3 ways to build a Knowledge Base Wiki in SharePoint
SharePoint has become the golden standard for business collaboration and content management. It is flexible and affordable and has outstanding document management capabilities. However, it is not just about document management. Quite often, as it is the case with Intranets, you need to share other information, in the form of text, links, images and videos. A knowledge base or Wiki is something most organizations would love to develop and utilize internally. In this post, I would like to list the available, out of the box options for building a Wiki in SharePoint.
Option 1: Wiki Library web part
SharePoint Wiki Library is just like a document library, except, instead of documents, you store pages. To Create a new Wiki Library, click on Site Contents > Add an App > Wiki Library
When you create a Wiki Library, there are two default pages that come with it Out of the Box, but you can create new ones.
To create a new page, just click New, give it a name and type text, insert images and videos.
As you create and update pages, the Updated Pages section in the upper left-hand corner shows you the recently updated pages.
Option 2: Site Pages Document Library
This is my favorite option! With Option 1, we created a separate library for our Wiki pages. What you might not have realized is that you already have a Wiki library on your SharePoint site. If you click on Site Contents and look at Site Pages – you will notice that it is indeed a Wiki Library!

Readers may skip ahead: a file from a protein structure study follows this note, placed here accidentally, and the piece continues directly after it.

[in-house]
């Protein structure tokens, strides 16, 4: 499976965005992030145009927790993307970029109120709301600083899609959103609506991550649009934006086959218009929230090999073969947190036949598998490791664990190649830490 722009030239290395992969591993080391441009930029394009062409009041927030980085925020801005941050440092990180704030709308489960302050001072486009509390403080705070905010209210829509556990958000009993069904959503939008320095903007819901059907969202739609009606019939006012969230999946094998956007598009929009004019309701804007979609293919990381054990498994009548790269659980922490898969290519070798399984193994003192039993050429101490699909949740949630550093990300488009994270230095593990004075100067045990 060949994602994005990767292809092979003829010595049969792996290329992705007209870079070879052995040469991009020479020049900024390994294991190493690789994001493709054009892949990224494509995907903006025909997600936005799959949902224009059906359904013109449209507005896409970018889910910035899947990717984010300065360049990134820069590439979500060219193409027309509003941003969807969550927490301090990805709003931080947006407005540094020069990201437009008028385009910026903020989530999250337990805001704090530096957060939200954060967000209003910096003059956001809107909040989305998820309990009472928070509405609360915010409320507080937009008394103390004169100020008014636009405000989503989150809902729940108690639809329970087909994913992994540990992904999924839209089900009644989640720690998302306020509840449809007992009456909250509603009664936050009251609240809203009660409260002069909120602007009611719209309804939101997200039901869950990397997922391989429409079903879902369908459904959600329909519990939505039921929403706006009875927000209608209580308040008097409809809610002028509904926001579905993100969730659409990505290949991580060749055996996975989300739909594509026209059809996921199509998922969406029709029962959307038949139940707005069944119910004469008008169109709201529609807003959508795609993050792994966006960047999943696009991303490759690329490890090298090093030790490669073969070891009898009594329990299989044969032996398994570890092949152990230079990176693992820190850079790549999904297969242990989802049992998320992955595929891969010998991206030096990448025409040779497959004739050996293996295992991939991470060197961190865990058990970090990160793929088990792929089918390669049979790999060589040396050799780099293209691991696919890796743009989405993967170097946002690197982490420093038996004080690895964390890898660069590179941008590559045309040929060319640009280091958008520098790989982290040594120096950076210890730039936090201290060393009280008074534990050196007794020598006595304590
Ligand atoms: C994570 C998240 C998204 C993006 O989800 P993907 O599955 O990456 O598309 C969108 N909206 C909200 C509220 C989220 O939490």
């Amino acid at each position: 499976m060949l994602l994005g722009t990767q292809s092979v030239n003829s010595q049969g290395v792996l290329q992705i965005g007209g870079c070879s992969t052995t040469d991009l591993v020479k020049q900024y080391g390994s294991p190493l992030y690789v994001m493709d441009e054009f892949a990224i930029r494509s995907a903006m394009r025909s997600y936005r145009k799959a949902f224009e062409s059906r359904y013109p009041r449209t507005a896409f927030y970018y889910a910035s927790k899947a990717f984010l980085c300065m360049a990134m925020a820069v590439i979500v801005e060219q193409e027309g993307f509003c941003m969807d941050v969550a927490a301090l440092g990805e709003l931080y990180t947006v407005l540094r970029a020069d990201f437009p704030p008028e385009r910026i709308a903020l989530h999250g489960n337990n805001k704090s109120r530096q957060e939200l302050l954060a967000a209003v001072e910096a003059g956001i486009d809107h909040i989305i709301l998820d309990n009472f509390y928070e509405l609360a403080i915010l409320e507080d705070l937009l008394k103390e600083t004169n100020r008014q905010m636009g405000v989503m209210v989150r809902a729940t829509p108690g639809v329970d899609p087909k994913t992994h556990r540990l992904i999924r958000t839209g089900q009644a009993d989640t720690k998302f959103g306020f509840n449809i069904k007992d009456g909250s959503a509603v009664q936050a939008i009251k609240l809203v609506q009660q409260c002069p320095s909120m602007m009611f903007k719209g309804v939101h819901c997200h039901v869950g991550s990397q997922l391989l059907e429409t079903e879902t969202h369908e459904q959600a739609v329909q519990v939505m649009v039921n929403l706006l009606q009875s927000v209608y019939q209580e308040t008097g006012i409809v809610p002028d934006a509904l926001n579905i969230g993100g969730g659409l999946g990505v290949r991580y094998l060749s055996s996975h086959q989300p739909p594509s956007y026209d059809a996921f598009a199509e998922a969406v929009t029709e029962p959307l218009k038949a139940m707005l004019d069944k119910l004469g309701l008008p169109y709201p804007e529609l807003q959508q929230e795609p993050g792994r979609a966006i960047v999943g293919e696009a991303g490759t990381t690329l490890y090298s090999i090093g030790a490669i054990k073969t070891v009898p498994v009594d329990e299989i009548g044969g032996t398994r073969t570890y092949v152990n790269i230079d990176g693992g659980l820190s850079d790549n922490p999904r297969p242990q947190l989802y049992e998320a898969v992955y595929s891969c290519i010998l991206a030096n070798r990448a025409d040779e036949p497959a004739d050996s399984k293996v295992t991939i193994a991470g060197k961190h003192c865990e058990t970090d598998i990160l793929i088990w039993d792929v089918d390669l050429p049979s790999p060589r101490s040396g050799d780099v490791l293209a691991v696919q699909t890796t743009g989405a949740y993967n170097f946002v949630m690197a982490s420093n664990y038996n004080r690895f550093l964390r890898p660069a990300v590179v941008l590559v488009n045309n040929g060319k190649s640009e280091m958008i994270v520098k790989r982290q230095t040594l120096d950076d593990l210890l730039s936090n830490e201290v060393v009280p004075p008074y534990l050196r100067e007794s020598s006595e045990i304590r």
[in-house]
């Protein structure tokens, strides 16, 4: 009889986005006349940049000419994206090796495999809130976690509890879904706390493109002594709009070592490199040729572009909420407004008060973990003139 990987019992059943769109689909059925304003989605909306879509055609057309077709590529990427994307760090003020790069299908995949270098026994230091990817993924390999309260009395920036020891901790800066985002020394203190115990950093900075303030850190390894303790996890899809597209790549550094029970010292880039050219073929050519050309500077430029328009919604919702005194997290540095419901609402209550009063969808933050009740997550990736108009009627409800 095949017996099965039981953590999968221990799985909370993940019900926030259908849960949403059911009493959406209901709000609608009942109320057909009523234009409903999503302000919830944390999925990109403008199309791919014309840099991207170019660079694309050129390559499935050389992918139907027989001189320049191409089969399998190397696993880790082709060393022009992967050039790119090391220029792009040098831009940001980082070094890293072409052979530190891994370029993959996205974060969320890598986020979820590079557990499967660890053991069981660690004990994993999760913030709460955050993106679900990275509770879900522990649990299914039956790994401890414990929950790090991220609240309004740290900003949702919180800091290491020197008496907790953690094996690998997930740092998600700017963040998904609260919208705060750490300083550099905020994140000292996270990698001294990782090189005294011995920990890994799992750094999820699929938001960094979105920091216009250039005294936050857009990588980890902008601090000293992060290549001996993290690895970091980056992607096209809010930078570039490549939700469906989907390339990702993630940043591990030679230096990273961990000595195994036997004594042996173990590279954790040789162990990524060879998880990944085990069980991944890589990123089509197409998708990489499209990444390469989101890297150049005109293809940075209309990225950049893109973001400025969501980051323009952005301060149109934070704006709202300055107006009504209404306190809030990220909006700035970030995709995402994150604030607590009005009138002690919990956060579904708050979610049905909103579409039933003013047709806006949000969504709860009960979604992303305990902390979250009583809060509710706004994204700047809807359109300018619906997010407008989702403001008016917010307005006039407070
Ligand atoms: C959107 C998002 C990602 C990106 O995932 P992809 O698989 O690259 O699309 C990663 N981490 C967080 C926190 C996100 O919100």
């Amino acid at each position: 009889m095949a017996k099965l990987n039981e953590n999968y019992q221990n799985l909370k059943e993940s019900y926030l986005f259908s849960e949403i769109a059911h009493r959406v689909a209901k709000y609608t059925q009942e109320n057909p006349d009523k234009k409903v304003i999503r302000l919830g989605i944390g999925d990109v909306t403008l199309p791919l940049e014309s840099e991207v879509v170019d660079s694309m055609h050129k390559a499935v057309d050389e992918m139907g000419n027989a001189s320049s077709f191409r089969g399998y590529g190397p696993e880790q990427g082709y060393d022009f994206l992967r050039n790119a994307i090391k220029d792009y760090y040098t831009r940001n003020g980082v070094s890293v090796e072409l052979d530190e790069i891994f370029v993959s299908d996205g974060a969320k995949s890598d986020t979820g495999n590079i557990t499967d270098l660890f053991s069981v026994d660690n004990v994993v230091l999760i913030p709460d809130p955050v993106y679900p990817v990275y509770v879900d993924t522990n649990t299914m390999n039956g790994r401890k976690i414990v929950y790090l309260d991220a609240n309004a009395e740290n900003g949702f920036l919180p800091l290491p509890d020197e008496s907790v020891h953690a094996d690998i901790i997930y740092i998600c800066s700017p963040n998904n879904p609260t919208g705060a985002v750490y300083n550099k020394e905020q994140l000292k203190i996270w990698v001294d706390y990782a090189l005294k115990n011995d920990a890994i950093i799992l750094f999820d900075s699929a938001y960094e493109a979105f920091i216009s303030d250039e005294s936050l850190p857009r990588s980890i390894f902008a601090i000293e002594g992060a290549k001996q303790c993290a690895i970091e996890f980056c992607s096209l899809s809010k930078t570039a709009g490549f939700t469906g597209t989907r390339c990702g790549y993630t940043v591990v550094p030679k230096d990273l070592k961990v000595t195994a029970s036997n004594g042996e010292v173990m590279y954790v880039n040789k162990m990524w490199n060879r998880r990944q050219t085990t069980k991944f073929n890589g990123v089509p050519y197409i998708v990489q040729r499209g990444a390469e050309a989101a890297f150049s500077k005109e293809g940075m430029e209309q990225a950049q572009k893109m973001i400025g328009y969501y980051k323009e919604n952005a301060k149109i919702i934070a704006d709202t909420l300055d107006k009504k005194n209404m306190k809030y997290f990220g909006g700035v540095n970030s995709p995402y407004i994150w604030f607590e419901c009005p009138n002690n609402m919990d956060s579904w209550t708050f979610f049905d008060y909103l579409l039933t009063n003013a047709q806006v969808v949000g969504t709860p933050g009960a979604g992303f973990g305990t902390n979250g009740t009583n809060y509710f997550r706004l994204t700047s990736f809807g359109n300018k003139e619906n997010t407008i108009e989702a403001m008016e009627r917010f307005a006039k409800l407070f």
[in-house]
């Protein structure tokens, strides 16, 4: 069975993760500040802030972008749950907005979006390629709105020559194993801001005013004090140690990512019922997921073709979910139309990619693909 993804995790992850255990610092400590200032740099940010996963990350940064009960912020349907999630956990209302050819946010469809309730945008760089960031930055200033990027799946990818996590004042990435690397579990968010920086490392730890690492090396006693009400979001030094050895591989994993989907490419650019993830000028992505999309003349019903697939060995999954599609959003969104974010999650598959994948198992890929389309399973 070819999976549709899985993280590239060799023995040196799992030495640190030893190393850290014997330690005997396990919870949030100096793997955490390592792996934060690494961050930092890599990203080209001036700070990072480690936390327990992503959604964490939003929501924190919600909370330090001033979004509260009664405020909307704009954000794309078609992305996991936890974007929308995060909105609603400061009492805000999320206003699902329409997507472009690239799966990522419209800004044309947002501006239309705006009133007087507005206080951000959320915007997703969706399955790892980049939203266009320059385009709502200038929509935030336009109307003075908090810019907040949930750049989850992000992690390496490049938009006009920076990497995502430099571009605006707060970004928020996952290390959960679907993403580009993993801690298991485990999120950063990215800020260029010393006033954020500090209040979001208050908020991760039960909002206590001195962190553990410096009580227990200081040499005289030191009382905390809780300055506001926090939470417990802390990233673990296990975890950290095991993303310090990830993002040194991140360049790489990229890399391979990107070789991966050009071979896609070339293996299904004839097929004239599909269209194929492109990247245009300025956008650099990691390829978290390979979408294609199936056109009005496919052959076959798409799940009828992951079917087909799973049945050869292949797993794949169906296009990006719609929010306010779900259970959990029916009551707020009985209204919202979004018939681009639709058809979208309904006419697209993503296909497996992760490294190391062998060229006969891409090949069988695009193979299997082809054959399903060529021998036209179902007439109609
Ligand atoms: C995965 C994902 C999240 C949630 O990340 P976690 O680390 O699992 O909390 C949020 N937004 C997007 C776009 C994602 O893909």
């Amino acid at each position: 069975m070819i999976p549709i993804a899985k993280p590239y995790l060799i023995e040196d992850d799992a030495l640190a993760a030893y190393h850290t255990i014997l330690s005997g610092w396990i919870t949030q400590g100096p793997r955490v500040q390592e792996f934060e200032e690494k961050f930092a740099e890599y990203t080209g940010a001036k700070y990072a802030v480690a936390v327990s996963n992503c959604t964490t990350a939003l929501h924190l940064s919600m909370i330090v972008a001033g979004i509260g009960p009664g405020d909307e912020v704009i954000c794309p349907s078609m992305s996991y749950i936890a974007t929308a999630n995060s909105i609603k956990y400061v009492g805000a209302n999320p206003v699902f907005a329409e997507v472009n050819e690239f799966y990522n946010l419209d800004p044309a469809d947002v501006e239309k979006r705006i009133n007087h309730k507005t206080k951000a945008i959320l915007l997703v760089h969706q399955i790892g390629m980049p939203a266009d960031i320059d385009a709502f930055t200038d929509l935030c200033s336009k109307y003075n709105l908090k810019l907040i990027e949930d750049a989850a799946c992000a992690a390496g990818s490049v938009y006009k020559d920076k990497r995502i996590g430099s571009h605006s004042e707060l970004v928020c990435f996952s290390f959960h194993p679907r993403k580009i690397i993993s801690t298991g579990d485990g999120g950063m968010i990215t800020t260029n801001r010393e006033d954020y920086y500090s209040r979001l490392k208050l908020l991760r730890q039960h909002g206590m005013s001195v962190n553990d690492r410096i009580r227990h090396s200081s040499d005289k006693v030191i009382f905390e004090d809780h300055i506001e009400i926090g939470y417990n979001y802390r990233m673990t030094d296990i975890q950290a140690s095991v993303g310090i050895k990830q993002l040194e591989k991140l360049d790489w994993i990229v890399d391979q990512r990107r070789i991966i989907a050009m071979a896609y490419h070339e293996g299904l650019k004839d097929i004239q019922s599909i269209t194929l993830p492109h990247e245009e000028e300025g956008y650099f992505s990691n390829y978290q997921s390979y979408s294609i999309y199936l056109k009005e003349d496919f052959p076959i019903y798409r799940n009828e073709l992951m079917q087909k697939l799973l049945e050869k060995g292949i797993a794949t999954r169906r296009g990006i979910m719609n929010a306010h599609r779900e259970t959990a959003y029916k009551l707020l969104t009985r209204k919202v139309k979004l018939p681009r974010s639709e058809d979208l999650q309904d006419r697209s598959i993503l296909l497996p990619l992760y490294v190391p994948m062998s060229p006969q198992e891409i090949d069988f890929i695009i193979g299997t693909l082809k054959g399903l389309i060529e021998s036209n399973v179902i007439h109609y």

If you click on Site Pages – you will realize that it is identical to the Wiki Library from the previous option. The Home page is the Homepage of your SharePoint site. Anytime you add/create other pages on your SharePoint site – they all end up in this Site Pages Library.
So what that means is that you could just add Wiki or Knowledge Base pages/articles right inside the Site Pages Wiki Library, without creating an extra one. The only difference between Site Pages Library and Wiki Library is that you won’t get Updated Pages section with the Site Pages (it is a unique feature of Wiki Library from Option 1). I personally do not find it as a big deal.
Option 3: Enterprise Wiki
There is another option to create Wikis in SharePoint, and that is by creating an Enterprise Wiki. Enterprise Wiki is a special template that you choose when you create a new site. So in a way, you will actually be creating a separate site (subsite) specifically for your Wiki. Not only that, this site template is only available on site collections with publishing features enabled. Before you go ahead and activate publishing features, I suggest that you familiarize yourself with this option and decide whether it is worthwhile the effort and trade-offs.
Once you create an Enterprise Wiki site, you will end up on a page that looks like this below
For the most part – Enterprise Wiki has the same editing capabilities as the “regular” Wiki. However, you also get 2 “Enterprise Wiki” specific features like:
- Page Rating – ability to rate pages
- Metadata Tagging – ability to tag pages/articles on the same screen where you are editing a page
Behind the scenes, pages for the Enterprise Wiki are stored in the Pages Library (just like Site Pages, except this library is for pages on site collection where publishing features have been enabled).